Transformation of the Day: Melissa lost 152 pounds. Her journey began when the pounds started to affect her health seriously. She developed a hiatal hernia that caused GERD and several other issues. Her doctors suggested Gastric Bypass. After having surgery in 2019, she took steps to transform her life and realized her dream of becoming a runner.
I was overweight for most of my life. A few years ago, the weight began to affect my health seriously. I developed a hiatal hernia that was causing GERD. I regurgitated almost everything I ate, I couldn’t sleep, and I was in a lot of discomfort.
I saw several doctors and weighed in at 379 pounds. The doctors felt Gastric Bypass was the answer, so I had surgery on Sept 26, 2019. As soon as allowed to, I began working out, practicing yoga. Eventually, I started pursuing my dream of becoming a runner.
Over the past year and a half, I’ve lost 152 pounds. I am extremely transparent about my journey and hear from women all the time who want to change their lives as well. My next goal is to lead exercise classes via Zoom for family and friends! I am loving life!
What inspired you to keep going, even when you wanted to give up?
I would remember how unhappy and uncomfortable I was in my body. Knowing what a gift the surgery was, I didn’t want to squander that gift or continue being unhappy.
How did you change your eating habits after surgery?
Bypass surgery greatly restricts what and how much you can eat at first. With time though, as the stomach heals and expands. Also, food choices are extremely important. I followed a high protein/low carb diet. I stopped consuming all processed carbs & sugars and drank water only for a long time. The plan requires that I eat protein first, followed by veggies and then fruit if needed/desired. Today, I can handle some “treats” occasionally now but still try to follow the original plan for the most part.
How many days a week did you work out in the beginning?
I couldn’t work out for the first six or so weeks except for walking, which I did almost daily (even if it was just matching in place). I have always dreamed of being a runner, so I began training for that after about six months. I currently run 3 – 4 days a week and strength train at least three days a week.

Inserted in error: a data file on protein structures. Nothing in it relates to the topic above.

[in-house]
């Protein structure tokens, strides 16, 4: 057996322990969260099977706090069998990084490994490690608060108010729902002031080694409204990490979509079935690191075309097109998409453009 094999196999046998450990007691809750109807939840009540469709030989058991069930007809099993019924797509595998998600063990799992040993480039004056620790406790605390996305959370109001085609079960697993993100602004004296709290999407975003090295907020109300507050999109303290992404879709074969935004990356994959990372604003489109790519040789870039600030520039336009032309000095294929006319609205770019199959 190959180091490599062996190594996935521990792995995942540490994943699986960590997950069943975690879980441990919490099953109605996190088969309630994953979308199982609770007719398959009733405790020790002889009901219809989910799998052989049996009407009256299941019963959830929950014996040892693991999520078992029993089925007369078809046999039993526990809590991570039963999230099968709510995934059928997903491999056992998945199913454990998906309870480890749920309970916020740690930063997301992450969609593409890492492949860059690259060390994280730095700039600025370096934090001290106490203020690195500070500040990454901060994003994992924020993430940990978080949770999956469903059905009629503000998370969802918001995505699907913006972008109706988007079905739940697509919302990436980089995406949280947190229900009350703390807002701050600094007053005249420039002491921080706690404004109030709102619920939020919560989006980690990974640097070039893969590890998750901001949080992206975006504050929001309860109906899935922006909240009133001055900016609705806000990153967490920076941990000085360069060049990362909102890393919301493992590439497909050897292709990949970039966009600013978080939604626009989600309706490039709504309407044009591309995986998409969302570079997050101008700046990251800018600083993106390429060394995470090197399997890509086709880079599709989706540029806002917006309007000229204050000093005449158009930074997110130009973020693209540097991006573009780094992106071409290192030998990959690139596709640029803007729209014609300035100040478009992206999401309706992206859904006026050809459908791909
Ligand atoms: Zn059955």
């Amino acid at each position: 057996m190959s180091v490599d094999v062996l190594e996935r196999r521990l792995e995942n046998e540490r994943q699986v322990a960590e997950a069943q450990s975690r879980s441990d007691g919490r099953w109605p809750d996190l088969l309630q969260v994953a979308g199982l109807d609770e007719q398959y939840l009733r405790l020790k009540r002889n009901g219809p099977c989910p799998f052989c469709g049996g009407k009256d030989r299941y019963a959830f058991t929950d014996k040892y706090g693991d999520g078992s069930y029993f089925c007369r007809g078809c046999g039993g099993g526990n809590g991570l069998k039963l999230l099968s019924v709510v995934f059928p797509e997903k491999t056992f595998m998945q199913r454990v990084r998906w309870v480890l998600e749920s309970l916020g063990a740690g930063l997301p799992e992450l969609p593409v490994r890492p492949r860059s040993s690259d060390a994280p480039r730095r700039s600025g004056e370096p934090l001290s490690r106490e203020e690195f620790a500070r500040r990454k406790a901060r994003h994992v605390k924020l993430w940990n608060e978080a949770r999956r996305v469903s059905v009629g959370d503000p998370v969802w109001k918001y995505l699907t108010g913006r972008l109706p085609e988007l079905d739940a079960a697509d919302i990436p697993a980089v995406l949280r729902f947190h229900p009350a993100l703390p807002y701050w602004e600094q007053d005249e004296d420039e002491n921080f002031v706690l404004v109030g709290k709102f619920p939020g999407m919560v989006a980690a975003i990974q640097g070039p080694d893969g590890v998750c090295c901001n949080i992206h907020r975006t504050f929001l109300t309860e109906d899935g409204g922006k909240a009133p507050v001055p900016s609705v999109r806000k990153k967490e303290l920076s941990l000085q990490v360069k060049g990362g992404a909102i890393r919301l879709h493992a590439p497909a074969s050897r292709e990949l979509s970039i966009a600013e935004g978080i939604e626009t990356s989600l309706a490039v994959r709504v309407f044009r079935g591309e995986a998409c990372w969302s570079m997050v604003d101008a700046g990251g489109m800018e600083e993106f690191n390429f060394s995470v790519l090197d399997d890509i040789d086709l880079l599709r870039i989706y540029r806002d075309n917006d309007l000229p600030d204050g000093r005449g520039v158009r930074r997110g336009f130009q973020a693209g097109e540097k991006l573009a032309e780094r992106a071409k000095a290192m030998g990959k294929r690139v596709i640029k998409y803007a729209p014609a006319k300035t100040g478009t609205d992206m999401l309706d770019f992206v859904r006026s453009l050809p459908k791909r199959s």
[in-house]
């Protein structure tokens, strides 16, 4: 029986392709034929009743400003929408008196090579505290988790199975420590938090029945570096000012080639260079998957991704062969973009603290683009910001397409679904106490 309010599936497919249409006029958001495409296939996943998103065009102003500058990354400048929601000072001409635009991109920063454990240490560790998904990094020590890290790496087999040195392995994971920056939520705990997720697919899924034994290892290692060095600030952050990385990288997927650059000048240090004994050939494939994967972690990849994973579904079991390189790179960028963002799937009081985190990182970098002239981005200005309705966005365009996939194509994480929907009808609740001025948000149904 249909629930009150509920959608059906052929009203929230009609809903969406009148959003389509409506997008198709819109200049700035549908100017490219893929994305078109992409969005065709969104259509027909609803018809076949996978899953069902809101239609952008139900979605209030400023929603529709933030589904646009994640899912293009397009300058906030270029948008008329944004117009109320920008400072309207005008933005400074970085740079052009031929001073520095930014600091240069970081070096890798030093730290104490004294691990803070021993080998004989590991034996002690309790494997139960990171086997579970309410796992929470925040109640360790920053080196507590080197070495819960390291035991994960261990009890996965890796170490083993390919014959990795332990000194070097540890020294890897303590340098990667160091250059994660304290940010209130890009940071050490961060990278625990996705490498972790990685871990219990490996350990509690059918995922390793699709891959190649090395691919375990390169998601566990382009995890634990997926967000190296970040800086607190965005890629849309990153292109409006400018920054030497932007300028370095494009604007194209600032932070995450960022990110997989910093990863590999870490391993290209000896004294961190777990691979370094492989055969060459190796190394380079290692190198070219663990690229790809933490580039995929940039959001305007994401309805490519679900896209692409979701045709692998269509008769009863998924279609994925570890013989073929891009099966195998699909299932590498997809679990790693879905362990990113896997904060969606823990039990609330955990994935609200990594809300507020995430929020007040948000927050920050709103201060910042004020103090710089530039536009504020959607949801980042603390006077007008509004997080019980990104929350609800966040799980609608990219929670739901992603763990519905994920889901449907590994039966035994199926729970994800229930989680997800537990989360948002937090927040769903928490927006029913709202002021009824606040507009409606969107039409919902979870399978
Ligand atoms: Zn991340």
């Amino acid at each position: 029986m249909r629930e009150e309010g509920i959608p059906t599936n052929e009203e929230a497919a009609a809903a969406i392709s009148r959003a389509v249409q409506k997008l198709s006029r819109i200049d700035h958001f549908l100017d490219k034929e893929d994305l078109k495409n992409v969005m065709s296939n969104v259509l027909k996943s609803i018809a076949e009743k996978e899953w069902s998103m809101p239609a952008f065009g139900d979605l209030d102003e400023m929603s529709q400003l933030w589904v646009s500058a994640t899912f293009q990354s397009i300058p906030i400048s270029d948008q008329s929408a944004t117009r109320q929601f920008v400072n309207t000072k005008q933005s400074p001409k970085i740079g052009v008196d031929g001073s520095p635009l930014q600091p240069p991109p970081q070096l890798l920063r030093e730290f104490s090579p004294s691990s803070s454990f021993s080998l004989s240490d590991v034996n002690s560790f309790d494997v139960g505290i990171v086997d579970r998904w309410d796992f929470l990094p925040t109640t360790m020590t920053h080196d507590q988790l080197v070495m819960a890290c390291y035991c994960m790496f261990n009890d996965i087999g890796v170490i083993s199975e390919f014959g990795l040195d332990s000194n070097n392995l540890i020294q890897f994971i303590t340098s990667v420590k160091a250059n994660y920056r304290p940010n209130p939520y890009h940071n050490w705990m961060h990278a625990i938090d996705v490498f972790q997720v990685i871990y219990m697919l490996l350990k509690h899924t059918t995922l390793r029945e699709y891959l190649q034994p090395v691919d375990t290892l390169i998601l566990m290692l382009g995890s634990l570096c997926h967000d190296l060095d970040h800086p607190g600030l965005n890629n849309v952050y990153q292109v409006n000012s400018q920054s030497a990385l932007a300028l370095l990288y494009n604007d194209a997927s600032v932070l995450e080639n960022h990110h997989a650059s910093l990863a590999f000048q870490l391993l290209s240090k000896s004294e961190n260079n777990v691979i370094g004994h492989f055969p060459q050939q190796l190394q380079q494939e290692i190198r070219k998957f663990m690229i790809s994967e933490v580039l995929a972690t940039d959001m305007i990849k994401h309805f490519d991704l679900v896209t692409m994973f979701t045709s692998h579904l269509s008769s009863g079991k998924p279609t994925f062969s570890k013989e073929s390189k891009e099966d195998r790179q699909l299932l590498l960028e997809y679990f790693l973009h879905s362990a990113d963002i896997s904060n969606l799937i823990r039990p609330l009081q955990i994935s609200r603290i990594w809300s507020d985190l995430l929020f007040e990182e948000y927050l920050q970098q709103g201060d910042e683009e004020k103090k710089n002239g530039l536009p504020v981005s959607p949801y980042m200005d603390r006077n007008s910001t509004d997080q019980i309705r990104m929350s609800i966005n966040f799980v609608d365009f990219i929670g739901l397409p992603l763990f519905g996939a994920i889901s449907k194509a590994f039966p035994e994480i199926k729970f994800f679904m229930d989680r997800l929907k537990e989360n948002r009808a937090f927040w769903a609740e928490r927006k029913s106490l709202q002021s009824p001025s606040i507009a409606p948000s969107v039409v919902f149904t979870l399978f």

What is your current weight?
What is your height?
What is the biggest lesson you’ve learned so far?
That my body is capable of far more than I ever believed possible. My fears and insecurities were the things stopping me, not a lack of ability.
What advice would you like to share with women who want to lose weight?
To give themselves grace. Society is so hard on women. From unrealistic beauty standards to ageism, we are simply not encouraged to embrace and love ourselves as we are. Once we begin to do that, even in the smallest way…
- once we are kind to ourselves
- once talk to ourselves with love and compassion
- once we give ourselves as many chances as we need to succeed without condemning ourselves (or each other),
- once we make ourselves and our health a priority, and
- once we give ourselves grace… Anything is possible!
Then we can find the eating and exercise plan that works for us (because it’s different for everyone) and do what it takes to succeed. The inner work is just as, if not more important, than the physical.
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